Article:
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ARTICLE
When I started out as a DJ 20+ years ago, it was during that transition period from vinyl to CD. I played on vinyl for a very short period of time, when organizing a music collection literally meant keeping track of where your records were stored within a series of big heavy crates. However I soon migrated over to CD, where I would burn my own custom discs and my organization method was knowing where certain discs were within my CD case. Sometimes I’d make a custom coloured cover to slip inside the CD sleeve, so I’d know exactly where to find it. Now that just about all of us DJs have gone digital (at least in the mobile DJ world) and use software like Serato, Traktor, Virtual DJ or rekordbox dj, we’ve entered a new phase as it relates to crate management. We may no longer have physical crates to carry around, but keeping our music organised within virtual ‘crates’ (or folders) is no less important to ensure that we can always find the right song to play at the right moment.

As far as I’m aware, there’s never really been a course on how to set this up nor is there an industry standard way of handling it. Last year I met up with some DJs to see how they tackled crate management. It was fascinating to see how everyone’s mind worked. I’ve since adopted some of their practices and tweaked some of my own. A lot of DJs thought I was the most organised one of the bunch (though I certainly didn’t feel that way), so I thought I’d use this article to share with you my own crate management practices. I’m not expecting you to follow my way of working exactly – this is definitely one of those areas where one size certainly doesn’t fit all – however hopefully you may pick up an idea or two that helps you tweak your system to make it more efficient. So, here goes…

I start by putting major ‘throwback dance hits’ in a ‘decades’ folder that would crossover between just about any party. In the ‘genre’ category I’ll name them by the decade (i.e. 60s, 70s, 80s, 90s, 2000s), but my sub-crates then look like this:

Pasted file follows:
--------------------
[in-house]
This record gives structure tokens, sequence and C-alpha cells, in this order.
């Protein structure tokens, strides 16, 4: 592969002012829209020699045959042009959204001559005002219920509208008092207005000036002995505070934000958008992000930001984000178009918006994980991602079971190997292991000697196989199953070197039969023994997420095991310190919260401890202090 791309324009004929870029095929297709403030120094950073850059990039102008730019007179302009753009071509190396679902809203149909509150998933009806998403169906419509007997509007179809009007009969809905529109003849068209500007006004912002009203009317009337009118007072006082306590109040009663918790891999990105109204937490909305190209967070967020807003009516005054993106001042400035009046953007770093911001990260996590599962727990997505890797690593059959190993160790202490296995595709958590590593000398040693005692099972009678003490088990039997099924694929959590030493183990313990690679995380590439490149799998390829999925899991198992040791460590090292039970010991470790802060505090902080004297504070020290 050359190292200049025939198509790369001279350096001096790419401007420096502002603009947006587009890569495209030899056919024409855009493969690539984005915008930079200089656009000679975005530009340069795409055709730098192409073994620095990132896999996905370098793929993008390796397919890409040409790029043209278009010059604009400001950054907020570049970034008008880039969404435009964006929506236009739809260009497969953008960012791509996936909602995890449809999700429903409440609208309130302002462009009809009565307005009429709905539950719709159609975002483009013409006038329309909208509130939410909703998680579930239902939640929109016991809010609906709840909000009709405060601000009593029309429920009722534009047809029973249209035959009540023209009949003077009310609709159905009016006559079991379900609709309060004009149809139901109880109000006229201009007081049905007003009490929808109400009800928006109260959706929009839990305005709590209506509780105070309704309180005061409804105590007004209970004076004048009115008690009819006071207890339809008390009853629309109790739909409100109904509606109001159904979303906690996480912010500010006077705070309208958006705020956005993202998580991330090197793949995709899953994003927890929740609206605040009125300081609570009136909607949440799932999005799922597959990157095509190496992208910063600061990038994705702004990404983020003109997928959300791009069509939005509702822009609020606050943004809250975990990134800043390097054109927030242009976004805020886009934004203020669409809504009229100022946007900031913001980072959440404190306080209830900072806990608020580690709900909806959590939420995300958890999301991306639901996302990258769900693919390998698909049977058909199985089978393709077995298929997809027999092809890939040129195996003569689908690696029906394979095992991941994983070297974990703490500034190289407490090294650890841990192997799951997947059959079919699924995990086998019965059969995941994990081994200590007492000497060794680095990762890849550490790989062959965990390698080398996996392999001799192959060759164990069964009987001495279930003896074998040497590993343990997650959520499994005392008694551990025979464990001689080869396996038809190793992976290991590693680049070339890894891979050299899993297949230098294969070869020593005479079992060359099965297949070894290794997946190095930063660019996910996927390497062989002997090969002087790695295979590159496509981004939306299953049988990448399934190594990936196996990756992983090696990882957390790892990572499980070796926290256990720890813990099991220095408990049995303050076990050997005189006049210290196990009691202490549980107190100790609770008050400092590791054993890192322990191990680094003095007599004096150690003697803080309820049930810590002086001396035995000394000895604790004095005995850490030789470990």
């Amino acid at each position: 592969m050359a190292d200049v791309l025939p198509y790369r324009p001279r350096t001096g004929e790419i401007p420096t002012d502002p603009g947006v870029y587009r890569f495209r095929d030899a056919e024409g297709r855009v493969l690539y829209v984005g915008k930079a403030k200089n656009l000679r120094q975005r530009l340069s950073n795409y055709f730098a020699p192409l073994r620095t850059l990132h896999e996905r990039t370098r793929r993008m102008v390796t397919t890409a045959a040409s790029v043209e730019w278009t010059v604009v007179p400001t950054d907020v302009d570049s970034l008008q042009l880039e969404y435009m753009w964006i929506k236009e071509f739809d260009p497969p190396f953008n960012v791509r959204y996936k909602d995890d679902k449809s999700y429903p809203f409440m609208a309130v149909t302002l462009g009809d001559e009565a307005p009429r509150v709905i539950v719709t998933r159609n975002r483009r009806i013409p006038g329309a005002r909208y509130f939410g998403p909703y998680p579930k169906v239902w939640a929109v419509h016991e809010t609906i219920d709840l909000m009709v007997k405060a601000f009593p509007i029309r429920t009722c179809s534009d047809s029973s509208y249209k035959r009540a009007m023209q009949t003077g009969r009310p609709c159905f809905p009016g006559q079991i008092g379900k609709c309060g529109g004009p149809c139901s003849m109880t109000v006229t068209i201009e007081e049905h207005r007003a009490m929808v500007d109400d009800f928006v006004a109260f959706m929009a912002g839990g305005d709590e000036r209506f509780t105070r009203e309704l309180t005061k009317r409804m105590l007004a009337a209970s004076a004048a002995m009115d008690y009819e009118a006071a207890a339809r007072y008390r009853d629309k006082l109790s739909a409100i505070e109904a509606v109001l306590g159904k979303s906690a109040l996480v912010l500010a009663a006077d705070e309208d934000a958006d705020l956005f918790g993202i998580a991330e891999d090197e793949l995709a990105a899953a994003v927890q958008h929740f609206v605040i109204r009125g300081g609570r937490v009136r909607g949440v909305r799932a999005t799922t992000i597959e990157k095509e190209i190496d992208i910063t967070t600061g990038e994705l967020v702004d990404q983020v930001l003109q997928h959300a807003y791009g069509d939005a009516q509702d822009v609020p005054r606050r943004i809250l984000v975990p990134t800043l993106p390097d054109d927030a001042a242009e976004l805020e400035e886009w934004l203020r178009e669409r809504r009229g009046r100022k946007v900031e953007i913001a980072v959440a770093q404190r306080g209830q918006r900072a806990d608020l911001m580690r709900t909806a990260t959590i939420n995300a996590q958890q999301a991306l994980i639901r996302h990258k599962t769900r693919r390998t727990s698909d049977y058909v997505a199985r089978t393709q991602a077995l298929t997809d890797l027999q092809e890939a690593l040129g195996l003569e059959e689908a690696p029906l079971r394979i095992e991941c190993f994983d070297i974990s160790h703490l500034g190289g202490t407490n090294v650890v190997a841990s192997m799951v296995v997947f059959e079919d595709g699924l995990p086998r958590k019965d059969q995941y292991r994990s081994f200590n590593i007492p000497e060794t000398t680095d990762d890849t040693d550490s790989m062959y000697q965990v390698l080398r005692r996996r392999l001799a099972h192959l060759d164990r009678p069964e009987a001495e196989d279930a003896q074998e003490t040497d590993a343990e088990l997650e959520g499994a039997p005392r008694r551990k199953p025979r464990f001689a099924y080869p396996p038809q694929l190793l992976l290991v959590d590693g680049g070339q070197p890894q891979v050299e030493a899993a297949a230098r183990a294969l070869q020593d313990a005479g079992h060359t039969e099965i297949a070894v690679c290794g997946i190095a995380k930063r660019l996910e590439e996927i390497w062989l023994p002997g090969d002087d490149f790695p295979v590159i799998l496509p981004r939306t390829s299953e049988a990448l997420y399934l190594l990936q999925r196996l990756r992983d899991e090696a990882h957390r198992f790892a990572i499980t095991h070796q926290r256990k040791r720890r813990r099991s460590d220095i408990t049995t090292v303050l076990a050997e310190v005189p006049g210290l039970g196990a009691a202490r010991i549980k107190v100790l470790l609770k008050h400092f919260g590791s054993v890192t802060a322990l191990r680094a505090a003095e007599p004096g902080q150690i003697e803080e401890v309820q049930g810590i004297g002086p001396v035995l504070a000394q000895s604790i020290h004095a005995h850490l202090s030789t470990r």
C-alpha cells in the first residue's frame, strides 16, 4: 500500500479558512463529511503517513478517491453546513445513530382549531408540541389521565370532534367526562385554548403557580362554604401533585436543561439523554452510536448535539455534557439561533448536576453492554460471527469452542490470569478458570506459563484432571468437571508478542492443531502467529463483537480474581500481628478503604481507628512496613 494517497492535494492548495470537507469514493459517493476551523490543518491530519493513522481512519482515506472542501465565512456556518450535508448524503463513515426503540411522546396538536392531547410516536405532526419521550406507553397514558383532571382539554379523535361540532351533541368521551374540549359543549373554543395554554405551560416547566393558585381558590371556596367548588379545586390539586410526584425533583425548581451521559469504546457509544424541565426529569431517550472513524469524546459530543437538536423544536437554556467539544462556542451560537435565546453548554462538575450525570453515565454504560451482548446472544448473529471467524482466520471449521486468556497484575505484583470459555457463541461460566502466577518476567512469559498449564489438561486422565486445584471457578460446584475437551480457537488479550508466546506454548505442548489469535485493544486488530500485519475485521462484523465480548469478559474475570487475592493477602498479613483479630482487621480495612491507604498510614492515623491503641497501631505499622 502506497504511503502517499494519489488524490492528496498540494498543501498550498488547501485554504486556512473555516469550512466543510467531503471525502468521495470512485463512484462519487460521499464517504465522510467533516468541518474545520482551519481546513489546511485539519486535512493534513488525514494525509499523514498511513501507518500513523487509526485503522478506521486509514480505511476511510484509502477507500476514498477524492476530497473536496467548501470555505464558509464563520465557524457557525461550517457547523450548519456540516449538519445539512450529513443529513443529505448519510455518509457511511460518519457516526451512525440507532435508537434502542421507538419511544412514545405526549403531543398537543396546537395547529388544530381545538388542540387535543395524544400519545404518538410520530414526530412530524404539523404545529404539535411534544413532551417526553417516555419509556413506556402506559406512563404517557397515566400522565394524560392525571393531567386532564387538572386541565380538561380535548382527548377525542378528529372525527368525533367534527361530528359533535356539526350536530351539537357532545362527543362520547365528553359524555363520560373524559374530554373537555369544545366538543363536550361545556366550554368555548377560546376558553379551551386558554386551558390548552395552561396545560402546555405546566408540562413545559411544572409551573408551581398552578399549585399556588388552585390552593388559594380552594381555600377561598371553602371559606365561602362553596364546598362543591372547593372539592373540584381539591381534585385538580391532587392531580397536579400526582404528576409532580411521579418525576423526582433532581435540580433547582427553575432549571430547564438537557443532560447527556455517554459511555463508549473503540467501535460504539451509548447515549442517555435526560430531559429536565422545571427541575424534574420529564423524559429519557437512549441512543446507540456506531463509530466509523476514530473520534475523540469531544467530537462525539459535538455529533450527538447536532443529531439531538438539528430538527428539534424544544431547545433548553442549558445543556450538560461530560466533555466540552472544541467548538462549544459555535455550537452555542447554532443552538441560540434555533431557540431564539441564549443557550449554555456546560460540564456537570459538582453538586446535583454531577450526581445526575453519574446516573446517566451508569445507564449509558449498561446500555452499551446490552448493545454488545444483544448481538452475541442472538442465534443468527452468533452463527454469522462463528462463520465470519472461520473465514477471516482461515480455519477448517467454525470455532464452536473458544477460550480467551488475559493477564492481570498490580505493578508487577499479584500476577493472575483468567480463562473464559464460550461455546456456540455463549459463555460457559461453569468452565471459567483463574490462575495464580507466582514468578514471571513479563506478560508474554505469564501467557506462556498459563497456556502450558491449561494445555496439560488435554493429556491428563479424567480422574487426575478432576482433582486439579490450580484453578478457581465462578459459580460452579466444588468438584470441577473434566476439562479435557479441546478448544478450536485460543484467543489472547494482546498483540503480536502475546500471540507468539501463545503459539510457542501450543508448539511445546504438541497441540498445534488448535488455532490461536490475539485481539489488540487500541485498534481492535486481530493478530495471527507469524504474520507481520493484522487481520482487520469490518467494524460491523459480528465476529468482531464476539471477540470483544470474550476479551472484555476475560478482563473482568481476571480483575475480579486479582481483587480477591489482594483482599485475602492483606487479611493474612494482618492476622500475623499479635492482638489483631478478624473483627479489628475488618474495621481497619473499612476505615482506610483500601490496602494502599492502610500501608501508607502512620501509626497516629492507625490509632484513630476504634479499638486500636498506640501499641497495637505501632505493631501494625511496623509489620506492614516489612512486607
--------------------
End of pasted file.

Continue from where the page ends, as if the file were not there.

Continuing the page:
Early Night
Vibey
House
EDM Late Night Hard
EDM Late Night Melodic
Party Tracks
Party Tracks (Sing-A-Long)
Radio
Radio (Sing-A-Long)
Transition Tracks
Under 80 BPM

This may seem like a lot of work but, because I do so many different styles of party, I need it this organised and the hard work I put into preparation pays off at events. I can easily set the right tone by quickly finding exactly the right track for the moment with my music collection organised with this level of detail.

Other ‘top tier’ crates I’ve created are A cappellas, Alternative, Albums, Booty, Brian B Stash (for obscure events and my personal listening pleasure!), Country, Ethnic Music, Holiday Music, Freestyle, Hip Hop, HNRG (which consists of EDM, Tropical House, Deep House, etc.), Instrumentals, Karaoke, Latin, Mashups, Old School, Party Bangers (which consists of throwbacks, party classics and current anthems), R&B, Reggae, Samples, Schools, Top 40, Transition Tracks, Urban, Weddings and Wordplay. Within most of these I’ll then have sub-folders of ‘Recurrent’ and ‘Current Year’ to allow me to differentiate between perennial floor-fillers and current trends.

For the Weddings folder, I sub-crate with ‘Ceremony Music’ and ‘Dinner Music’. I then further sub-crate the Dinner Music by breaking it out by genre and decade (50s, 60s, 70s, 80s, 90s, 2000s, Alternative, Big Band, Blues, Country, Christian, Hip Hop, HNRG, Indie, Instrumental, Latin, Motown, Obscure, R&B and Reggae). Why do I do this with the wedding folder in particular? For one, I do a ton of weddings. Secondly, there’s always that one client that will ask for a ‘Big Band’ song or a ‘50s Rock Song’ and I want to be able to easily jump to an appropriate track right away.

Having organised your collection, it’s then important to keep refining it. My advice is to sort through your crates at least annually. Archive tracks or even full crates that you aren’t going to use anymore to keep your library clean. One of the DJs I met up with does this every six months. I only wish I could have the time to do it that regularly. But waiting years to go through it is really not a good idea.

Bottom line – the more organised your music collection and the more regularly you refine it, the better your sets and programming will be at events.

What’s your method? How do your crates look? I’m always on the lookout for ways to improve here, so any thoughts are more than welcome. Send me a note!
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The full review can be found in Pro Mobile Issue 92, Pages 60-61.
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